De Blasio ally avoids jail on arrest; mayor made inquiry

New York Mayor Bill de Blasio on Feb.

New York Mayor Bill de Blasio on Feb. 7, 2014. (Credit: Anthony Lanzilote)

A clergyman on New York Mayor Bill de Blasio's inaugural committee with outstanding warrants avoided a night in jail over an arrest that the mayor personally called an NYPD official to inquire about.

Deputy Chief Kim Royster, who took de Blasio's call about Bishop Orlando Findlayter, said Tuesday that the mayor had reached her after the local commanding officer already decided to free Findlayter, senior pastor of Brooklyn's New Hope Christian Fellowship church, on a desk appearance ticket. Otherwise he would have been kept in custody and taken to court in the morning.

Findlayter was arrested around 11:20 p.m. Monday after cops stopped a vehicle he was driving for failing to signal a left turn, said Royster, a top official in the NYPD press office. The auto insurance had lapsed, she said, and he had failed to show up in court on disorderly conduct charges from an arrest at an immigration reform protest last year.


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Royster said the mayor did not ask for any special treatment for Findlayter.

De Blasio's chief spokesman, Phil Walzak, said in a written statement: "The mayor reached out to Deputy Chief Royster to get clarification on word that there had been an arrest of a respected local clergyman." Walzak did not respond to questions such as what exactly the mayor said and why he felt the need to make the inquiry.

The story was first reported by The Wall Street Journal.

Royster said that before the mayor's call, other clergy had reached out to the precinct commander, who knows Findlayter from the community. According to Royster, Findlayter said he believed his attorney had handled the disorderly conduct case. The pastor, who didn't return calls, appeared in court Tuesday and the warrants were vacated, court spokesman David Bookstaver said.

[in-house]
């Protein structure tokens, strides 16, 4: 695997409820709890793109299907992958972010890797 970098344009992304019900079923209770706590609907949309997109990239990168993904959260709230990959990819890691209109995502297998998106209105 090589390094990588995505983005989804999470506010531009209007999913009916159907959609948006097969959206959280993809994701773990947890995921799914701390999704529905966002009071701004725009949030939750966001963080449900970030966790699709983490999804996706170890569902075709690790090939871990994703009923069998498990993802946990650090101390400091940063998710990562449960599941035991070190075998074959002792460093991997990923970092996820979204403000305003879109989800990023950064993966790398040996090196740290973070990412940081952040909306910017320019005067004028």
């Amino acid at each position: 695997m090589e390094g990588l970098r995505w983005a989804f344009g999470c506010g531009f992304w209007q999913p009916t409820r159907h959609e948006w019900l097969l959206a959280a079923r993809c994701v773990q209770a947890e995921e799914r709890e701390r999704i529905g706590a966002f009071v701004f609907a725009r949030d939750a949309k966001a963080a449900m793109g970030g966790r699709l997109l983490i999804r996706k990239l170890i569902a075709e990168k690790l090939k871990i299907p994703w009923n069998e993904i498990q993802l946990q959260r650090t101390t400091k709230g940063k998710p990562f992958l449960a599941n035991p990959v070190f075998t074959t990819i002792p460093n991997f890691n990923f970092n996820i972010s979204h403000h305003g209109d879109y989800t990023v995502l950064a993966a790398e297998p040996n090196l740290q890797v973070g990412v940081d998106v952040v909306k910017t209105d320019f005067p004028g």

Findlayter endorsed de Blasio for mayor last summer and served on his inaugural committee.

Regardless of de Blasio's intentions, experts said an inquiry from such a powerful figure puts not-so-subtle pressure on the police for special treatment.

"If the CEO of a business calls you up and says, 'I'm interested in what you're working on,' you're going to feel the pressure and you're going to act differently than you might normally act," said John Eterno, a Molloy College professor of criminal justice and retired NYPD captain, adding that a mayor should almost never get involved.

Edith Linn, author of "Arrest Decisions," and a retired NYPD lieutenant, said: "I know if I was working there, and I received an inquiry from somebody in a high place -- unless it's somebody who did something awful -- I would feel there was some sort of implicit request . . . to be more lenient."

CORRECTION: An earlier version of this story incorrectly stated that Findlayter was a member of de Blasio’s transition committee.

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